They note that in Britain, 1 of 6 adults suffer from depression or crippling acute anxiety disorder. In America, more people commit suicide than are killed in road accidents. The World Health Organization notes that 40% of all illness in the world – is mental illness.
And it CAN be treated. Layard and Clark note that 50 per cent of those treated with CBT, cognitive behavioral therapy (an effective short-term therapy, in which patients are helped to know and understand their affliction, then engage in behaviors that mitigate or eliminate it), recover.
The best part of all this? After Layard and Clark’s intervention, Britain’s Health Minister acted, implementing a program known as “Improved Access to Psychological Therapies”, described in Nature magazine as “world-beating” and copied by other nations.
Creativity is not just having an idea. It is working with skill, persistence and courage to implement it. Layard and Clark did.
In contrast, we have President Obama, who, like me, is an outstanding producer of words, words, words, words…..
For an inspiring account of creative discovery and creative delivery, read their book Thrive: The power of evidence-based psychological therapies, Penguin: London 2014.
But That Isn’t Art! Jeff Koons Triumphs
By Shlomo Maital
Jeff Koons’ ‘balloon dog’
American artist Jeff Koons, who is 59, has at last been accorded a full-career survey show in a U.S. art museum (the Whitney Museum of American Art, which has had to empty most of its exhibits to accommodate Koons’ work).
Who is Jeff Koons and what can we learn from him about innovation? First, think different. Koons makes art out of ordinary objects. One of his sculptures is a set of four Hoover vacuum cleaners, in a plastic case. But that’s not art, many will say. Well, it is, if you’re willing to open your mind to rule-breaking art.
You may not believe this, but last November Koons achieved a record auction price for a living artist when someone paid $58.4 million at a Christie’s auction in Manhattan for Balloon Dog (Orange) (see photo). It’s 10 feet high (over 3 meters), made of stainless steel. When the press mentions the $58.4 million price, Koons says (according to TIME magazine): “as a young artist I wanted to be engaged in the excitement of making art and sharing ideas. And that hasn’t changed – that’s what the art world represents to me.”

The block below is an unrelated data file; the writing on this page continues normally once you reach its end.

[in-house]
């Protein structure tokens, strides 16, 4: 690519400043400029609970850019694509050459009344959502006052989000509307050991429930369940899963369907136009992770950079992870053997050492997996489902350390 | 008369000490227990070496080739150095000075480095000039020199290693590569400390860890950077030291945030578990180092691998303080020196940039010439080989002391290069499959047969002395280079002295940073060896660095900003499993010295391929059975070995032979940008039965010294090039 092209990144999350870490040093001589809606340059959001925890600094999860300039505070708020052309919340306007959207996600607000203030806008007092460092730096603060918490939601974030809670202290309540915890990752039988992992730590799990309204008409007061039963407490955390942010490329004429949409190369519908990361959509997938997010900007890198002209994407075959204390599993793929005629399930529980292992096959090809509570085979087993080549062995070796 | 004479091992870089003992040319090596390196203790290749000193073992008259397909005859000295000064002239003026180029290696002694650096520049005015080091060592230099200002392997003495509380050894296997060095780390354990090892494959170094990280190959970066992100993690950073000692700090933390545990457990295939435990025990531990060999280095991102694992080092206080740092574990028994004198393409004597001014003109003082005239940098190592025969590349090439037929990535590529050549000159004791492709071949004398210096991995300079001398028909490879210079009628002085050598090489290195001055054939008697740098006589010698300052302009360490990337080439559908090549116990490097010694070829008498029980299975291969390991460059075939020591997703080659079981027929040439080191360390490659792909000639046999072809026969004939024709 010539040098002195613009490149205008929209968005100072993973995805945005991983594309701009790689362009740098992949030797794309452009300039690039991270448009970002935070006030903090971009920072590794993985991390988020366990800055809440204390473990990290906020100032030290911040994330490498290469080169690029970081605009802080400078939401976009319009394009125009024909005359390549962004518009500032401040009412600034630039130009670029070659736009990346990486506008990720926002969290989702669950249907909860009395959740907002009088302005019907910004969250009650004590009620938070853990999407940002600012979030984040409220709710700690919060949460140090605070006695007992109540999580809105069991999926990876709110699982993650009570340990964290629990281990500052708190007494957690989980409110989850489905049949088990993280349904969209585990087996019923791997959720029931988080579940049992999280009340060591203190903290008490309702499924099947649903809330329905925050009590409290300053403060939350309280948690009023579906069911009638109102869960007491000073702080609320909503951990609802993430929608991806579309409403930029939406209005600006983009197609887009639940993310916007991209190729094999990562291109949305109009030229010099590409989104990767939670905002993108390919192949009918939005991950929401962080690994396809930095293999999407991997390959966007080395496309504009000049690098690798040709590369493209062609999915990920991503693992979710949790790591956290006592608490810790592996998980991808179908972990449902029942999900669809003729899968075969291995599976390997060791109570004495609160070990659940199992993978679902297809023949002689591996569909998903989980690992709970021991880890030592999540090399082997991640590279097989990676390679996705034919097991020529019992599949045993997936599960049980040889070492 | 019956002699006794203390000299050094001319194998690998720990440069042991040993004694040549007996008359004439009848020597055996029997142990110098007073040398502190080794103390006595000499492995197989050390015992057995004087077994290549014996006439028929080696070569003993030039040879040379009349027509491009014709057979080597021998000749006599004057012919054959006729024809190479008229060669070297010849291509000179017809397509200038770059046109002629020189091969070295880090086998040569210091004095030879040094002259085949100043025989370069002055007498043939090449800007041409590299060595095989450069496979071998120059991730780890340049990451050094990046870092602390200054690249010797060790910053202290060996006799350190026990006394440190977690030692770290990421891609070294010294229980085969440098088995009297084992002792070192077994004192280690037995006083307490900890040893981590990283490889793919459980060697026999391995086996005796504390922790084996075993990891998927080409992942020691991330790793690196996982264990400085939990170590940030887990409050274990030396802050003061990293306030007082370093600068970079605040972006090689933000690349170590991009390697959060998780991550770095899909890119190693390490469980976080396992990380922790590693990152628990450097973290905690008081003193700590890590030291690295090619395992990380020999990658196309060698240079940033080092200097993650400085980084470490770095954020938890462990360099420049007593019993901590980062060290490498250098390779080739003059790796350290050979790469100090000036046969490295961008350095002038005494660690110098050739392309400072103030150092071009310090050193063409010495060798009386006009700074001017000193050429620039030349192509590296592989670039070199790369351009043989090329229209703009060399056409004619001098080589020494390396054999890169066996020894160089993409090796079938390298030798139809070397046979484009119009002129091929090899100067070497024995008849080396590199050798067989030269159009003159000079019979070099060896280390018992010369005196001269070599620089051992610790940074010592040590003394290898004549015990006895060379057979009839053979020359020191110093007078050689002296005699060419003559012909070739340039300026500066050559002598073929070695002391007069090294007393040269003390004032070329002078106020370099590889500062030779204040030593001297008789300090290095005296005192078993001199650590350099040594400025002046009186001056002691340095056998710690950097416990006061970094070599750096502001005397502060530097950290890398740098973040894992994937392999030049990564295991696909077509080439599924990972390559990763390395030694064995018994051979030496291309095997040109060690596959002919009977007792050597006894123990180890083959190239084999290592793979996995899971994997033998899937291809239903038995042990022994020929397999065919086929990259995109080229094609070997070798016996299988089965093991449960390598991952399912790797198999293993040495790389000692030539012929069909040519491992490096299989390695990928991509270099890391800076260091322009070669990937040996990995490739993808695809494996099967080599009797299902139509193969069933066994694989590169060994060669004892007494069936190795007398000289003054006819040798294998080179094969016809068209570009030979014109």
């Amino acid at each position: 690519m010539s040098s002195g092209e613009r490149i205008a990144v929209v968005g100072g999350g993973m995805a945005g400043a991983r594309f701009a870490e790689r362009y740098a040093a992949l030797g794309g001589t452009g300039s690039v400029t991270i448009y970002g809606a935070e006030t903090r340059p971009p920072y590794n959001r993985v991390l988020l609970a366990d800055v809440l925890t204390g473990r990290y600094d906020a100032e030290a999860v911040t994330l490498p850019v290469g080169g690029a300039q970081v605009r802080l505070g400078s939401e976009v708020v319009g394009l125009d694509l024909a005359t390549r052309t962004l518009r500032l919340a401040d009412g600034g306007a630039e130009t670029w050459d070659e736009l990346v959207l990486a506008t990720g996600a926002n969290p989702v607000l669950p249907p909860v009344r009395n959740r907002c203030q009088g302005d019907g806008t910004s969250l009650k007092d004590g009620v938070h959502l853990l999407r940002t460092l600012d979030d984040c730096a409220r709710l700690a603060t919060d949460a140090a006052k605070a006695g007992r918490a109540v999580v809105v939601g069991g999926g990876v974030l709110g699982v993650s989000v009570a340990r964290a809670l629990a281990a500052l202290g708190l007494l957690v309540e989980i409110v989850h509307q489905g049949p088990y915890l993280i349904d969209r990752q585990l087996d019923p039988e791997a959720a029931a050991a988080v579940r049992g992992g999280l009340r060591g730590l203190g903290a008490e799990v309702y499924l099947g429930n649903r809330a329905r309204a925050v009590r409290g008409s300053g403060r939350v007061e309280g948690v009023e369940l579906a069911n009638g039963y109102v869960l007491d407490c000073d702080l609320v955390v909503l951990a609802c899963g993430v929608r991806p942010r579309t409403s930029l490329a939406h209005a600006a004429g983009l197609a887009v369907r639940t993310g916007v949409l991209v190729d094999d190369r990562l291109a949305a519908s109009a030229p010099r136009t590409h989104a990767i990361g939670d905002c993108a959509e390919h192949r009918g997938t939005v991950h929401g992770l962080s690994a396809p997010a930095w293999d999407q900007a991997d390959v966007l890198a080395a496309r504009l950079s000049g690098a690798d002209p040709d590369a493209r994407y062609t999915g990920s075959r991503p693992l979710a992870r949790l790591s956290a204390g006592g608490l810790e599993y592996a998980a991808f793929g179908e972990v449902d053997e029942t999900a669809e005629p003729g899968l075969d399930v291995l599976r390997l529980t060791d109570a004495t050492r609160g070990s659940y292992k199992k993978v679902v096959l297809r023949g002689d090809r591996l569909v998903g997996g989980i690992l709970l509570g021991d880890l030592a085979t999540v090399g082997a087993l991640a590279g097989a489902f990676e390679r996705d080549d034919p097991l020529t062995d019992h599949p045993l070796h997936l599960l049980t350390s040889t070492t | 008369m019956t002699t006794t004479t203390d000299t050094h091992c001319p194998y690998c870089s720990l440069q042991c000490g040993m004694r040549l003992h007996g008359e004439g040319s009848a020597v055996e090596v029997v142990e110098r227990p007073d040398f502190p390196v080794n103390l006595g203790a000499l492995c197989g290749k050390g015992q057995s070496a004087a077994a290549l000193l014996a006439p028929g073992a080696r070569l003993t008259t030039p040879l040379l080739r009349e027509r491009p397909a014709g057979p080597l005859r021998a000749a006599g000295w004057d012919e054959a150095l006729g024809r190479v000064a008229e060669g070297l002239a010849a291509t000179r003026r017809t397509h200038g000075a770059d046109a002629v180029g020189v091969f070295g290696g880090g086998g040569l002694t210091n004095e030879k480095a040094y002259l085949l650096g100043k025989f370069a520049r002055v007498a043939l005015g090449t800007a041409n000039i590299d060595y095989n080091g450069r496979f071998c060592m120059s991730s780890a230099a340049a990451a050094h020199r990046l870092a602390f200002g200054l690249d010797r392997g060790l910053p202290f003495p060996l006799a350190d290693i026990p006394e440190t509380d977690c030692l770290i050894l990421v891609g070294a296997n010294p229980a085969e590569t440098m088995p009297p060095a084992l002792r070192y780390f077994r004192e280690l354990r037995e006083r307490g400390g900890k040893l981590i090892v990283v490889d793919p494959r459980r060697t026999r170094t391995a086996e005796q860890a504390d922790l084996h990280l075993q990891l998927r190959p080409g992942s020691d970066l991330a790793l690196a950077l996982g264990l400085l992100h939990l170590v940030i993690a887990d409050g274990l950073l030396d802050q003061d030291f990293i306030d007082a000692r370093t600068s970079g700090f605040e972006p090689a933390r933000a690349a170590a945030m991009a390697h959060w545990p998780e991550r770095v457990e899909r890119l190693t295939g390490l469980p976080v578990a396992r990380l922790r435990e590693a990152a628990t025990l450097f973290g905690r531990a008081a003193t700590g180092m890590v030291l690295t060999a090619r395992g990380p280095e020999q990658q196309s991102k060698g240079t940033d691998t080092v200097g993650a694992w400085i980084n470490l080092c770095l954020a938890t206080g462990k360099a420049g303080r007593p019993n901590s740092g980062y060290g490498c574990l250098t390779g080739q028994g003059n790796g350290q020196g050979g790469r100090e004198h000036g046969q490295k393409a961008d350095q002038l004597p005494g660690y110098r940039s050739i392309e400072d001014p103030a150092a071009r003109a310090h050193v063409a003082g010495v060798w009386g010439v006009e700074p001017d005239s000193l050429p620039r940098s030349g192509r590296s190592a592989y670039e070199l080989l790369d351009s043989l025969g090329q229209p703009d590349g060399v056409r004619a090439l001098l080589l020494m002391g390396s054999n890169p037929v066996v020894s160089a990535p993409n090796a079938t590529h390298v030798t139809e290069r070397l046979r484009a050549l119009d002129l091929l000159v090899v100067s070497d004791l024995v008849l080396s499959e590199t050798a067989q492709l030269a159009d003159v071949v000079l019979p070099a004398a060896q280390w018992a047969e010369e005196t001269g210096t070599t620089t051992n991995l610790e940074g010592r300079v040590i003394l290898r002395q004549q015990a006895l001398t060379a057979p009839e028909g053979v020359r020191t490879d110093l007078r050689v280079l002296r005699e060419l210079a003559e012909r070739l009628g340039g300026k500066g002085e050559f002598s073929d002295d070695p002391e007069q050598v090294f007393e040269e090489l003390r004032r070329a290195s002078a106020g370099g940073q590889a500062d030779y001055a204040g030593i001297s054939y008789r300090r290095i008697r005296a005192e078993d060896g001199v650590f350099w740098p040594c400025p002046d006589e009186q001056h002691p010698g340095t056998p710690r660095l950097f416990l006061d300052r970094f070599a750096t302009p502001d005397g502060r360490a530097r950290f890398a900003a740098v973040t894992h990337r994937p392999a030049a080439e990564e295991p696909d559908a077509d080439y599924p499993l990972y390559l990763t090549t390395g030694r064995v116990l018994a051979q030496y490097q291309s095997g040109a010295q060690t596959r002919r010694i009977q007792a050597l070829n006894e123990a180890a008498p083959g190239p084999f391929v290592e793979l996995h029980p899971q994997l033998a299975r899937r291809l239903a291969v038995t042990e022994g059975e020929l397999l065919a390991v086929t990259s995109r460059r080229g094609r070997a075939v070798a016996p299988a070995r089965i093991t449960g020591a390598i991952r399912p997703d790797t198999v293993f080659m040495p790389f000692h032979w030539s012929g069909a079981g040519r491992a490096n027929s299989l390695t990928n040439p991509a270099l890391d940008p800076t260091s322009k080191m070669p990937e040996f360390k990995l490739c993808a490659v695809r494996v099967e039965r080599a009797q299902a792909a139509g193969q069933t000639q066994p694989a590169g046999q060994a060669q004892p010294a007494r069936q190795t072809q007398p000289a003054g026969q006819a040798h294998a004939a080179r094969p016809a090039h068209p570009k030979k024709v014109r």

It is what innovation and creativity represent as well – the excitement of making art and sharing ideas. Creativity in any field is (or should be) “autotelic”, a word meaning, self-generating, self-causing, from “telos”, Greek for cause, and auto, self.
Koons father owned a furniture store in York, Pa., an industrial city that lost its industry. There, Koons learned about the power of ordinary objects to become art. One of his famous sculptures is a basketball, in a blue-glass aquarium; the ball floats precisely in the middle of the tank, because Koons found just the right combination of distilled water and salt water to make that happen. In general, he is a stickler for detail. He has a team of 130 people in his art studio who produce works of art according to Koons’ specification. His studio even invented its own steel alloy.
As you can imagine, Koons was ridiculed early in his career. He stuck to his guns. He went broke several times, to pay for the huge cost of preparing his sculptures precisely as he wished. Koons says he has had very few exhibitions in the United States, although he is known and popular abroad. Perhaps, as he turns 60, his own country will at last recognize his work and creativity.
Creativity in a Flower Pot: The Case of the Upside Down Vase
By Shlomo Maital
Upside Down Flower Pots, in Kaunas Lithuania
My wife Sharona and I are at a school psychology conference here in Kaunas, Lithuania. While enjoying supper at an outdoor café, Sharona (who has very sharp observational skills) spotted these upside down flower pots and photographed them.
So, what exactly is this about?
Creativity is widening the range of choices. You can plant flowers in a flower pot conventionally. Or, like the clever people in this apartment, you can take the flower pot, put holes in the bottom so that the roots poke through and ‘grab’ the pot, then put a lid on the pot — and hang them on your balcony, upside down.
Why upside down?
Because, that way, you get to see much more of the beautiful flowers and leaves, instead of just the big ugly pot.
Think different. Do things different. Can you do something upside down? A French cook did, she invented tarte tatin, which is simply apple pie, but with the crust on the bottom instead of on the top. It’s delicious. Israel’s first Prime Minister David Ben Gurion liked to stand on his head, believing it was healthy. He was the Upside Down Prime Minister. Lots of small children love to do that. And sometimes, I love to have an upside down meal – first, dessert, then the meal. Try it.